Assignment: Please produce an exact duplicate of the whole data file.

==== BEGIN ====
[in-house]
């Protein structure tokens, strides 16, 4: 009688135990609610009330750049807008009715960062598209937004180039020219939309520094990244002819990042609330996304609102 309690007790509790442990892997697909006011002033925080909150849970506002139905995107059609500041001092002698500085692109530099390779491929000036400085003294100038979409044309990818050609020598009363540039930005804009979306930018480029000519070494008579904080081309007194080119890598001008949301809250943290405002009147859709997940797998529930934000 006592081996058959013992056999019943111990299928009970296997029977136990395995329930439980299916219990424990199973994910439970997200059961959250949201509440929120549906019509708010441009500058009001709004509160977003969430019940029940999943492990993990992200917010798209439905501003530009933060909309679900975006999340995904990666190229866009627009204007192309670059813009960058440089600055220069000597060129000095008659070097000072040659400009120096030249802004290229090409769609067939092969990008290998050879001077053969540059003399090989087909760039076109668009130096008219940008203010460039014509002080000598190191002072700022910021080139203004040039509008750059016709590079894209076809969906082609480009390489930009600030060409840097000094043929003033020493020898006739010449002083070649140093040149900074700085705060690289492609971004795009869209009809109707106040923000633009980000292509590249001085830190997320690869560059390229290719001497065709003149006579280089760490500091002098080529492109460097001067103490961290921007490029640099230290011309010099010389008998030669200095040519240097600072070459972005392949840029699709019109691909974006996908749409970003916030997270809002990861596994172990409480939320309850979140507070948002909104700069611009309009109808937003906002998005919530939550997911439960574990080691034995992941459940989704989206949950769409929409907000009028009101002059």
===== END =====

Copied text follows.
[in-house]
């Protein structure tokens, strides 16, 4: 009688135990609610009330750049807008009715960062598209937004180039020219939309520094990244002819990042609330996304609102 309690007790509790442990892997697909006011002033925080909150849970506002139905995107059609500041001092002698500085692109530099390779491929000036400085003294100038979409044309990818050609020598009363540039930005804009979306930018480029000519070494008579904080081309007194080119890598001008949301809250943290405002009147859709997940797998529930934000 006592081996058959013992056999019943111990299928009970296997029977136990395995329930439980299916219990424990199973994910439970997200059961959250949201509440929120549906019509708010441009500058009001709004509160977003969430019940029940999943492990993990992200917010798209439905501003530009933060909309679900975006999340995904990666190229866009627009204007192309670059813009960058440089600055220069000597060129000095008659070097000072040659400009120096030249802004290229090409769609067939092969990008290998050879001077053969540059003399090989087909760039076109668009130096008219940008203010460039014509002080000598190191002072700022910021080139203004040039509008750059016709590079894209076809969906082609480009390489930009600030060409840097000094043929003033020493020898006739010449002083070649140093040149900074700085705060690289492609971004795009869209009809109707106040923000633009980000292509590249001085830190997320690869560059390229290719001497065709003149006579280089760490500091002098080529492109460097001067103490961290921007490029640099230290011309010099010389008998030669200095040519240097600072070459972005392949840029699709019109691909974006996908749409970003916030997270809002990861596994172990409480939320309850979140507070948002909104700069611009309009109808937003906002998005919530939550997911439960574990080691034995992941459940989704989206949950769409929409907000009028009101002059």